NFL fans, find yourself on North Carolina map

Can the fan followings of NFL teams be mapped county-by-county by  how frequently the teams are “liked” on Facebook?

If so, then Eastern North Carolina fans heavily favor Baltimore over San Francisco in the Super Bowl, while the rest of the state exhibits mixed loyalties. Location, location…?

When the entire 32-team league is mapped, the Carolina Panthers manage only a modest footprint in North Carolina and barely a toeprint in South Carolina. Their biggest rivals for fan affection: Pittsburgh and Dallas, which will come as news to no one who has observed fan attire when those teams visit Bank of America Stadium. I was surprised to see the state’s long attachment to the Washington Redskins go virtually unrecognized.

But when the map is redrawn to include only the 12 teams that made the playoffs this season, Washington rivals New England as North Carolina fans’ cynosure. Atlanta’s proximity to the state wins it little affection, except in those vacation-home counties contiguous to Georgia.

With the Super Bowl almost here, surely someone is counting “likes” to map which counties prefer guacamole and which salsa….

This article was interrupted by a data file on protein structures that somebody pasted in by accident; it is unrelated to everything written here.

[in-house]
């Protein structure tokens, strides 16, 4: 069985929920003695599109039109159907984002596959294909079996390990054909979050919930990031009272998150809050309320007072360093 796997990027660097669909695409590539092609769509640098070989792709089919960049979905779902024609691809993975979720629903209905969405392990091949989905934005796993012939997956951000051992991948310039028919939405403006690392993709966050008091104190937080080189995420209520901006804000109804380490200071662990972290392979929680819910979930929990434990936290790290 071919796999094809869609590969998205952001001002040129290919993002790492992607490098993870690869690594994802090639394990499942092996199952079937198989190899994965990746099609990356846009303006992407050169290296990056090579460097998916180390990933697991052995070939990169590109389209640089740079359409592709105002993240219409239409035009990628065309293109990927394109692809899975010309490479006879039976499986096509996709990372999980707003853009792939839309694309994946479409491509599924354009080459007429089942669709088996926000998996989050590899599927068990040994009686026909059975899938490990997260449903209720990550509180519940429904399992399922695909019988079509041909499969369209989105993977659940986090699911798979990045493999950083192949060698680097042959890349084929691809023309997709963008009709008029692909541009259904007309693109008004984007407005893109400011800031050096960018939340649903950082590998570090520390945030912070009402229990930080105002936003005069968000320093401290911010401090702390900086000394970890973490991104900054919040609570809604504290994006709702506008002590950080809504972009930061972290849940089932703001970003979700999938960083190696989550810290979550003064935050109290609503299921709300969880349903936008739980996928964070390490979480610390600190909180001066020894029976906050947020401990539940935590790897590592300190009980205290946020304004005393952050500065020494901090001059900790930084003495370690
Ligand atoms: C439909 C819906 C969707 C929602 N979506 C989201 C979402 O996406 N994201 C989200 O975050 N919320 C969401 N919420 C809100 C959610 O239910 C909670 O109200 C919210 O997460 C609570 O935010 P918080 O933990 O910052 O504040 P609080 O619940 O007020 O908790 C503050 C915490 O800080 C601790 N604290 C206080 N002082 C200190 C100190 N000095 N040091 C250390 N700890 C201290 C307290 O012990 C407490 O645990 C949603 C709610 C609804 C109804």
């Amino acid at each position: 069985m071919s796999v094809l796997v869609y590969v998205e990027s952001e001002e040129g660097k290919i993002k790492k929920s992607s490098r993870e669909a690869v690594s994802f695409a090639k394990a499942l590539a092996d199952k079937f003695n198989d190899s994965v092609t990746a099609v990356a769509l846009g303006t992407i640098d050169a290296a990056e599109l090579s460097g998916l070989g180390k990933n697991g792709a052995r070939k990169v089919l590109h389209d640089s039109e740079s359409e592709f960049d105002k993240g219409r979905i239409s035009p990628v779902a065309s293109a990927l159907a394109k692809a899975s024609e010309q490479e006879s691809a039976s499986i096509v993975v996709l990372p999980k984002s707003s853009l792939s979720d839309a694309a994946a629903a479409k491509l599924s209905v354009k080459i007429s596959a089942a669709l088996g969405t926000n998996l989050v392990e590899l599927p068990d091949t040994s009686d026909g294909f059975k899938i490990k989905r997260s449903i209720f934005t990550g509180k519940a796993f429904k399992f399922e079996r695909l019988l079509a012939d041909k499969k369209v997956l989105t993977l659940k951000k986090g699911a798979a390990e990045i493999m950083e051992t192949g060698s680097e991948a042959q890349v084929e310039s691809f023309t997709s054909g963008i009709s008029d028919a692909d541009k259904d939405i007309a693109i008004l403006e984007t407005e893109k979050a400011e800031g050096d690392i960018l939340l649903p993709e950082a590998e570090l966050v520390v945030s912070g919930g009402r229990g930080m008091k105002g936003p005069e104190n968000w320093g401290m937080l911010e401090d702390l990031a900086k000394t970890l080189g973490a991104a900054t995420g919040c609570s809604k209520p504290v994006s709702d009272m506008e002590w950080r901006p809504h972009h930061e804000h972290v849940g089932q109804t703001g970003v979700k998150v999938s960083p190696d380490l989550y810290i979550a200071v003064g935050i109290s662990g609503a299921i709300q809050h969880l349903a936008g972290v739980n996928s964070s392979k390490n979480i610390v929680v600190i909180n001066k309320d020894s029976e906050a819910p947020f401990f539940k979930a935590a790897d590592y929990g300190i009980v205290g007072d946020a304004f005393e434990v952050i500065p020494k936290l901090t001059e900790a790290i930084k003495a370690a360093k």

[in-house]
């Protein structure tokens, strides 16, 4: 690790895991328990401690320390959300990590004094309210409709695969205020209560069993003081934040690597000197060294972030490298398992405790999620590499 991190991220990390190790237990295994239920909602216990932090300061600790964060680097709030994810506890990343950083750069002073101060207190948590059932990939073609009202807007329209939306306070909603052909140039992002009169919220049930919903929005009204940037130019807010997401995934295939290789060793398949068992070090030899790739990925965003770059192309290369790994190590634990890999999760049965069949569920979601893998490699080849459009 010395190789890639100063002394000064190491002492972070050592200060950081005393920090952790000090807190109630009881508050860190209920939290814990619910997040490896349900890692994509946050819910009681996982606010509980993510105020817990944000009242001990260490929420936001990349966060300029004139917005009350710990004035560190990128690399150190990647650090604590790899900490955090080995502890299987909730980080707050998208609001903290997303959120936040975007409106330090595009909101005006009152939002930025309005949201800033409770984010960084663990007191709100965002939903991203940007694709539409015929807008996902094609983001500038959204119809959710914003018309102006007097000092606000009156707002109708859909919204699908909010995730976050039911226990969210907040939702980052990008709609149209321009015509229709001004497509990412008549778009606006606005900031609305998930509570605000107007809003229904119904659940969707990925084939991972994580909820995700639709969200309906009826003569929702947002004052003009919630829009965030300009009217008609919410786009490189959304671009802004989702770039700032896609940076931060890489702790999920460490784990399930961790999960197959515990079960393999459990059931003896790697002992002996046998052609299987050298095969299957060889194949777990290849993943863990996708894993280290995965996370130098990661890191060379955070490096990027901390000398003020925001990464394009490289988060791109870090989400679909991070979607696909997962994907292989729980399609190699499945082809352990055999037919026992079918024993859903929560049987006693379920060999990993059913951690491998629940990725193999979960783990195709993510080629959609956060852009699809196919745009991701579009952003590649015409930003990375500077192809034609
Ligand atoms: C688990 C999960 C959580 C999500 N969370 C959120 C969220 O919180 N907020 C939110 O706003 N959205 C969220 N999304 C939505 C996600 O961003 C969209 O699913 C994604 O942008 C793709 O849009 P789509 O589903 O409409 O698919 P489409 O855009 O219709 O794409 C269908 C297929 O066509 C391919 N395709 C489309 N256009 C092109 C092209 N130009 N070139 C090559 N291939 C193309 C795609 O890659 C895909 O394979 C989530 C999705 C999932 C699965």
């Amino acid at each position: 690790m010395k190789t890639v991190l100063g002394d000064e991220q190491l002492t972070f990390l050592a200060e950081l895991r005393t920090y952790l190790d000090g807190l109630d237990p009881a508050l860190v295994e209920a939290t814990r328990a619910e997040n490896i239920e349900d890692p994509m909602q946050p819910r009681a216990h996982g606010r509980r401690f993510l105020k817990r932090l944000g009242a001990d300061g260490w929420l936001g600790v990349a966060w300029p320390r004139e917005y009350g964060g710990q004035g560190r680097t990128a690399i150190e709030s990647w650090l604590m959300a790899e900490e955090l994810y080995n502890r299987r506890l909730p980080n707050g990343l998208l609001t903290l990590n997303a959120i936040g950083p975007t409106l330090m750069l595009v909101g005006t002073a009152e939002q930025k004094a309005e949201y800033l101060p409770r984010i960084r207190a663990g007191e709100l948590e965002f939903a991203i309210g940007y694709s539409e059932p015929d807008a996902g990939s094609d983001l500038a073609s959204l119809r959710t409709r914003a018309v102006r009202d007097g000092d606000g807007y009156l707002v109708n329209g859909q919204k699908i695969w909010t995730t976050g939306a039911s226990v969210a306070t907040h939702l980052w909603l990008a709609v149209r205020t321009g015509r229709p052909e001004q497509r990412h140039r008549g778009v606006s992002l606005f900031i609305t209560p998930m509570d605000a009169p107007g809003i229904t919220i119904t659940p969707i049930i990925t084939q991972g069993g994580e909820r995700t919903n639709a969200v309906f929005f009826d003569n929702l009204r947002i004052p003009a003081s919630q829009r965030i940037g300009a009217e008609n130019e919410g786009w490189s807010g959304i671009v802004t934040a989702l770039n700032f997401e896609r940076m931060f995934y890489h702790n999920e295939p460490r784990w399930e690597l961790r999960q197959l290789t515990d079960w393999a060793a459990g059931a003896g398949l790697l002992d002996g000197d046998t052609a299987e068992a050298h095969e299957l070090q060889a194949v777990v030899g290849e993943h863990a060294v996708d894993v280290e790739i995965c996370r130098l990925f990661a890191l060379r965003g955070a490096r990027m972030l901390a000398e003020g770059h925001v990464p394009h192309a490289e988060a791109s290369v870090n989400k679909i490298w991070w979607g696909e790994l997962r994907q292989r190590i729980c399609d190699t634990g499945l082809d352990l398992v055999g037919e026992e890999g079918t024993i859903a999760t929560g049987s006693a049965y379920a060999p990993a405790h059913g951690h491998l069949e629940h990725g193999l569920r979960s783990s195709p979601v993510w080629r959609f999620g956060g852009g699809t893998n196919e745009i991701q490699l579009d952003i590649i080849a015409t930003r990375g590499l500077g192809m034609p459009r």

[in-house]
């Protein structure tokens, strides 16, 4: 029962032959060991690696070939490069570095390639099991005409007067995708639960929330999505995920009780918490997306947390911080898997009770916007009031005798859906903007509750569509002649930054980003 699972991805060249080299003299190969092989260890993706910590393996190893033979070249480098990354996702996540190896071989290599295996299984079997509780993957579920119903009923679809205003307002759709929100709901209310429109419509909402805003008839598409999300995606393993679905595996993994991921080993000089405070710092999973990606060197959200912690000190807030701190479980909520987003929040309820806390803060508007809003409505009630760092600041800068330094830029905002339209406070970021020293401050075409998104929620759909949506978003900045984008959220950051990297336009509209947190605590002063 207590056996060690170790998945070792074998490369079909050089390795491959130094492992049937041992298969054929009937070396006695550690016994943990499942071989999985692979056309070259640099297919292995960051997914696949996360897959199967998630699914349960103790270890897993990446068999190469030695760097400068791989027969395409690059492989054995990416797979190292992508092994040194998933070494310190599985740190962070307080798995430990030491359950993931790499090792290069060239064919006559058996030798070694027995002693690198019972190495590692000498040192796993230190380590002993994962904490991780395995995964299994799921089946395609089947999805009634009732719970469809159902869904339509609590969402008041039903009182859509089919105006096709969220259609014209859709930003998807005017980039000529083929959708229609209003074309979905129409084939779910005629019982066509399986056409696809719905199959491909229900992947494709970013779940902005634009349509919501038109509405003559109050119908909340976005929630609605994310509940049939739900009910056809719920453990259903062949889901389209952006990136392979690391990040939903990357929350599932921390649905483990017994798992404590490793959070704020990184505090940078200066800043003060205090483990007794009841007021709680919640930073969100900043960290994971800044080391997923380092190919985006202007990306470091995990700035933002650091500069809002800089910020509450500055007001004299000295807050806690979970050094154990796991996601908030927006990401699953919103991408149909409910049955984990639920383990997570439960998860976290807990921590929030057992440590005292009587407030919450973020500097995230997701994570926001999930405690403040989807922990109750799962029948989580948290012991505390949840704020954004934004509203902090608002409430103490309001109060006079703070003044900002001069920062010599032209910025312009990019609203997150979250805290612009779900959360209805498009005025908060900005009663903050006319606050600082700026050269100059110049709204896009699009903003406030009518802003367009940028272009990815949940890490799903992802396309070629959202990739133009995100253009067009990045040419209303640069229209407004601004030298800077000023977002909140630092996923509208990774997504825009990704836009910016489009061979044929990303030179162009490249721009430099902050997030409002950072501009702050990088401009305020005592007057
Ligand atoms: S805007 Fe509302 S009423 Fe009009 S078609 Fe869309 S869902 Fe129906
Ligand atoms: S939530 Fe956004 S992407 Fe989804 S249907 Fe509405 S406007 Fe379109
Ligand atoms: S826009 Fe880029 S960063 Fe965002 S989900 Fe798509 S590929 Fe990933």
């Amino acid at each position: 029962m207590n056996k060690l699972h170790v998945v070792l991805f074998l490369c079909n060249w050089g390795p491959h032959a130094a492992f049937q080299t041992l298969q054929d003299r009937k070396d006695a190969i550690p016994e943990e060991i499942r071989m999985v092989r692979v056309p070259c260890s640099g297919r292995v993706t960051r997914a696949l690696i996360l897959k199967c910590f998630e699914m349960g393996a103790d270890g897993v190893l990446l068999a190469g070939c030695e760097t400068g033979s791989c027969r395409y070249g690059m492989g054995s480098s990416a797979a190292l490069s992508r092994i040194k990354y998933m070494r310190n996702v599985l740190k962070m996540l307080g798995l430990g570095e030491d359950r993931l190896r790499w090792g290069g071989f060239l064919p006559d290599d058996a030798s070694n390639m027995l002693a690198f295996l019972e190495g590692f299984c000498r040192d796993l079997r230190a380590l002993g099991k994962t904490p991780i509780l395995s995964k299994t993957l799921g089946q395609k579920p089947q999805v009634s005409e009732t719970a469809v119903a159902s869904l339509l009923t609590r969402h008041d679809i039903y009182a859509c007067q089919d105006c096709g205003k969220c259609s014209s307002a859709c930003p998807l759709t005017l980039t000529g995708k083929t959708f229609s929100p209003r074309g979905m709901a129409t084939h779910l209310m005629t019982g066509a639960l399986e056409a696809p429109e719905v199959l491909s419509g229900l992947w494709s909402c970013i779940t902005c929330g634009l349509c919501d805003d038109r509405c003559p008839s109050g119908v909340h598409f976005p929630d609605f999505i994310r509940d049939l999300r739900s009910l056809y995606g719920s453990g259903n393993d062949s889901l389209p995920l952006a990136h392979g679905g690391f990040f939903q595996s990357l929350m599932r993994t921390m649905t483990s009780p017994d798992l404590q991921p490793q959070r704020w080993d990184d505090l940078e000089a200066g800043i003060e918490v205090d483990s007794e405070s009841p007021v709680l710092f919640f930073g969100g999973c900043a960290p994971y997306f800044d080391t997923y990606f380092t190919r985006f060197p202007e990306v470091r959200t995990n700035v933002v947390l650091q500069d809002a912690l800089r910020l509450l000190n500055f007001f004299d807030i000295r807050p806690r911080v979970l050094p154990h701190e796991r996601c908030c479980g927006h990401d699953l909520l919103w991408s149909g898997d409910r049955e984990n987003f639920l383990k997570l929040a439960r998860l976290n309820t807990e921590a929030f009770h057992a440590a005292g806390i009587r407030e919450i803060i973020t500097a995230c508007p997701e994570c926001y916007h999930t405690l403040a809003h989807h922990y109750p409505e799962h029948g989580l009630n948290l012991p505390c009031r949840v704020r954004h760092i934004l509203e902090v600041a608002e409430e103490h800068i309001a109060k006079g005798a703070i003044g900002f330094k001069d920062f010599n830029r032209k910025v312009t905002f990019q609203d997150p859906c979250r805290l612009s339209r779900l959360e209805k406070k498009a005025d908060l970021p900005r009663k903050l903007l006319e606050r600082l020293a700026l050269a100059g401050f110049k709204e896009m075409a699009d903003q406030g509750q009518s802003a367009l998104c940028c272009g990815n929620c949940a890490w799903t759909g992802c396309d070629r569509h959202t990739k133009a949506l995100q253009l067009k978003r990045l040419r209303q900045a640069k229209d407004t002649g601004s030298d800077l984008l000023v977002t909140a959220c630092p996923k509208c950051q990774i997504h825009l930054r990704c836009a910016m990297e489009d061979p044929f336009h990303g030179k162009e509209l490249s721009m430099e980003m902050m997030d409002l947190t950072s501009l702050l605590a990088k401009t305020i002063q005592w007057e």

Winston-Salem’s most boorish guest ever?

“Disappointed by soft ticket sales for an exhibition game against the Green Bay Packers, [Washington Redskins owner George Preston Marshall] called the host city of Winston-Salem… a ‘lousy town.’

“Stung by the criticism, the Rotary Club invited him to take a tour of the city. He accepted, only to ridicule  the R. J. Reynolds tobacco factory, the Western Electric plant and the airport and people who enjoyed flying. At an underwear plant, he said: ‘I haven’t worn an undershirt in 25 years. Only wear shorts. Guess I cut your business in half.’

” ‘Winston-Salem turned the other cheek to critic George Preston Marshall,’ wrote the Winston-Salem Journal, ‘and he managed to slap it too.’ ”

— From “Showdown: JFK and the Integration of the Washington Redskins” by Thomas G. Smith (2011)

For entirely different reasons, Packers Coach Vince Lombardi had his own ill feelings toward Winston-Salem, where the teams played an annual exhibition 1955-60.


When Redskins would ‘Fight for old Dixie’

On this day in 1951: WBTV in Charlotte and WFMY-TV in Greensboro carry the state’s first Washington Redskins telecast. The image is grainy black and white and the Redskins lose to the Browns 45-0, but North Carolinians like what they see.

The Redskins network was created by team owner George Preston Marshall and sponsored by Amoco gasoline – the NFL’s lucrative TV packages are years away.

Marshall plays to white Southern fans, maintaining an all-white roster until 1962. He signs such regional favorites as Charlie “Choo Choo” Justice, plays exhibitions in Winston-Salem and even includes in the team fight song “Hail to the Redskins” the line “Fight for old Dixie” (later changed to “Fight for old D.C.”).